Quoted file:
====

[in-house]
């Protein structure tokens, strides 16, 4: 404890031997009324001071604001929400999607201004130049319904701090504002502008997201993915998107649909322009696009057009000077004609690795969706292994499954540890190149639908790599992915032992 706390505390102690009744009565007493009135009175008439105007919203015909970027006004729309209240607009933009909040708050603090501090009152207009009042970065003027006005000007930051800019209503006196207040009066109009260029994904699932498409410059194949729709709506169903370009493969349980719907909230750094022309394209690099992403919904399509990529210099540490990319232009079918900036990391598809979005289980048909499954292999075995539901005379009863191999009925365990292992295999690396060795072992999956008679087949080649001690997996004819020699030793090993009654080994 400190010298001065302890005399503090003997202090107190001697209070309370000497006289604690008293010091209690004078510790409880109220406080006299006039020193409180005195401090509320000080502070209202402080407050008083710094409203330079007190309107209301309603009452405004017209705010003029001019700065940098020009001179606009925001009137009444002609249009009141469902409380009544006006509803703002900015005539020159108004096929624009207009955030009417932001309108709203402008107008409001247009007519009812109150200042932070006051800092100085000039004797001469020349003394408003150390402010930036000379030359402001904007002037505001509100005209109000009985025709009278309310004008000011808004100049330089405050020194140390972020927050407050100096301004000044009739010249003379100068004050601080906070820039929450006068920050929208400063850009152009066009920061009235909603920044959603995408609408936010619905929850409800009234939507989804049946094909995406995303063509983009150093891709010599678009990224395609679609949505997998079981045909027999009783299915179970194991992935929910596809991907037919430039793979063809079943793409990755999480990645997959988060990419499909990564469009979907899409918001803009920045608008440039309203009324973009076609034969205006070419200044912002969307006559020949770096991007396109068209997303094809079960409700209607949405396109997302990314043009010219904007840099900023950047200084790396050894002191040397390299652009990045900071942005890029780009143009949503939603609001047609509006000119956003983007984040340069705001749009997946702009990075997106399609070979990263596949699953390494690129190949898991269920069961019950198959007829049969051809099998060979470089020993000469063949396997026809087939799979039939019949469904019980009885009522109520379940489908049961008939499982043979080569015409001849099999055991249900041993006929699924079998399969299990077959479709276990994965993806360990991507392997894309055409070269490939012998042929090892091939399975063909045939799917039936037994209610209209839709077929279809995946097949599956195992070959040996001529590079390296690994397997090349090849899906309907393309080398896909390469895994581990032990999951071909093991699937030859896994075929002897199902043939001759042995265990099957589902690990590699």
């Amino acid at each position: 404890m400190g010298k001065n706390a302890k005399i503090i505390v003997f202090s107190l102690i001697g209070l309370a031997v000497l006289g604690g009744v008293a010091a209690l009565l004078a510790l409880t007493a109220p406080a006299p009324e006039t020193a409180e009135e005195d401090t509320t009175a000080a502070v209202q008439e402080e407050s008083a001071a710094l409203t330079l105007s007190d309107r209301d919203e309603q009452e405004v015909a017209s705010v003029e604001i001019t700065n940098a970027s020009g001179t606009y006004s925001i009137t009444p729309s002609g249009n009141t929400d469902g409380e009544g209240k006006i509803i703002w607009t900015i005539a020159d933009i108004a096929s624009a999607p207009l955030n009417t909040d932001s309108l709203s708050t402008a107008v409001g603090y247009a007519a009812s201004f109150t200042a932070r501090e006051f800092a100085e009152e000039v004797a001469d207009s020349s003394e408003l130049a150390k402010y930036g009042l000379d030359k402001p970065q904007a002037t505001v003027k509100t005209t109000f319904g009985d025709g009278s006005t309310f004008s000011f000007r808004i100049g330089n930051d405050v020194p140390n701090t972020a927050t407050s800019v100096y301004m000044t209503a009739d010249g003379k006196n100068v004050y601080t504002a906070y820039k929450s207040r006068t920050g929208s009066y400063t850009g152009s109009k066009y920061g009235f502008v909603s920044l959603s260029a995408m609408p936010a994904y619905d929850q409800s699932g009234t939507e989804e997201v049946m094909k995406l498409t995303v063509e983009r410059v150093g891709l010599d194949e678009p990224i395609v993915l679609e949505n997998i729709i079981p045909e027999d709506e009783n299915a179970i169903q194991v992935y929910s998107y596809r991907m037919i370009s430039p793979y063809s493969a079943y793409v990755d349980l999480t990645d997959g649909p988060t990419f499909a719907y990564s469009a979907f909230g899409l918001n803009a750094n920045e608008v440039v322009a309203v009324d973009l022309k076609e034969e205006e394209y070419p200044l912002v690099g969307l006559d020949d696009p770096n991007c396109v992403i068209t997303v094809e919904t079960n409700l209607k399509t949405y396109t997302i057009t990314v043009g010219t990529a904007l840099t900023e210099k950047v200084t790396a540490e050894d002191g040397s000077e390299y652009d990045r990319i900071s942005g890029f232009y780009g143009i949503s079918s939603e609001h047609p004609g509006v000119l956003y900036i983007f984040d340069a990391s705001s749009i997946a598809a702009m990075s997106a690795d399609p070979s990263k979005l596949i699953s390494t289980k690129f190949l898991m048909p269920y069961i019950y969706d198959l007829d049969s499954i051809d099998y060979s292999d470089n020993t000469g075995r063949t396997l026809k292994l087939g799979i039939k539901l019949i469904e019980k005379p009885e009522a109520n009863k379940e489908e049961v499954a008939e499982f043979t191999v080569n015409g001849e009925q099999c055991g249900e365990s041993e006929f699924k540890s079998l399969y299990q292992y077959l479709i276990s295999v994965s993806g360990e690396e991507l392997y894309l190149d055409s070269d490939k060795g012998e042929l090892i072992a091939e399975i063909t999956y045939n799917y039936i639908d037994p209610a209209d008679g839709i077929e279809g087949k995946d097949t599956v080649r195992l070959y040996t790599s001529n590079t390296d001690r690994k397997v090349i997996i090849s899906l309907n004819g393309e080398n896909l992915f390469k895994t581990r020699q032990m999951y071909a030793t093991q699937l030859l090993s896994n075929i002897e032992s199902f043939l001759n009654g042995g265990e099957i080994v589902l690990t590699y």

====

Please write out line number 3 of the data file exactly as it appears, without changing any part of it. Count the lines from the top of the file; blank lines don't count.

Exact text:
């Amino acid at each position: 404890m400190g010298k001065n706390a302890k005399i503090i505390v003997f202090s107190l102690i001697g209070l309370a031997v000497l006289g604690g009744v008293a010091a209690l009565l004078a510790l409880t007493a109220p406080a006299p009324e006039t020193a409180e009135e005195d401090t509320t009175a000080a502070v209202q008439e402080e407050s008083a001071a710094l409203t330079l105007s007190d309107r209301d919203e309603q009452e405004v015909a017209s705010v003029e604001i001019t700065n940098a970027s020009g001179t606009y006004s925001i009137t009444p729309s002609g249009n009141t929400d469902g409380e009544g209240k006006i509803i703002w607009t900015i005539a020159d933009i108004a096929s624009a999607p207009l955030n009417t909040d932001s309108l709203s708050t402008a107008v409001g603090y247009a007519a009812s201004f109150t200042a932070r501090e006051f800092a100085e009152e000039v004797a001469d207009s020349s003394e408003l130049a150390k402010y930036g009042l000379d030359k402001p970065q904007a002037t505001v003027k509100t005209t109000f319904g009985d025709g009278s006005t309310f004008s000011f000007r808004i100049g330089n930051d405050v020194p140390n701090t972020a927050t407050s800019v100096y301004m000044t209503a009739d010249g003379k006196n100068v004050y601080t504002a906070y820039k929450s207040r006068t920050g929208s009066y400063t850009g152009s109009k066009y920061g009235f502008v909603s920044l959603s260029a995408m609408p936010a994904y619905d929850q409800s699932g009234t939507e989804e997201v049946m094909k995406l498409t995303v063509e983009r410059v150093g891709l010599d194949e678009p990224i395609v993915l679609e949505n997998i729709i079981p045909e027999d709506e009783n299915a179970i169903q194991v992935y929910s998107y596809r991907m037919i370009s430039p793979y063809s493969a079943y793409v990755d349980l999480t990645d997959g649909p988060t990419f499909a719907y990564s469009a979907f909230g899409l918001n803009a750094n920045e608008v440039v322009a309203v009324d973009l022309k076609e034969e205006e394209y070419p200044l912002v690099g969307l006559d020949d696009p770096n991007c396109v992403i068209t997303v094809e919904t079960n409700l209607k399509t949405y396109t997302i057009t990314v043009g010219t990529a904007l840099t900023e210099k950047v200084t790396a540490e050894d002191g040397s000077e390299y652009d990045r990319i900071s942005g890029f232009y780009g143009i949503s079918s939603e609001h047609p004609g509006v000119l956003y900036i983007f984040d340069a990391s705001s749009i997946a598809a702009m990075s997106a690795d399609p070979s990263k979005l596949i699953s390494t289980k690129f190949l898991m048909p269920y069961i019950y969706d198959l007829d049969s499954i051809d099998y060979s292999d470089n020993t000469g075995r063949t396997l026809k292994l087939g799979i039939k539901l019949i469904e019980k005379p009885e009522a109520n009863k379940e489908e049961v499954a008939e499982f043979t191999v080569n015409g001849e009925q099999c055991g249900e365990s041993e006929f699924k540890s079998l399969y299990q292992y077959l479709i276990s295999v994965s993806g360990e690396e991507l392997y894309l190149d055409s070269d490939k060795g012998e042929l090892i072992a091939e399975i063909t999956y045939n799917y039936i639908d037994p209610a209209d008679g839709i077929e279809g087949k995946d097949t599956v080649r195992l070959y040996t790599s001529n590079t390296d001690r690994k397997v090349i997996i090849s899906l309907n004819g393309e080398n896909l992915f390469k895994t581990r020699q032990m999951y071909a030793t093991q699937l030859l090993s896994n075929i002897e032992s199902f043939l001759n009654g042995g265990e099957i080994v589902l690990t590699y």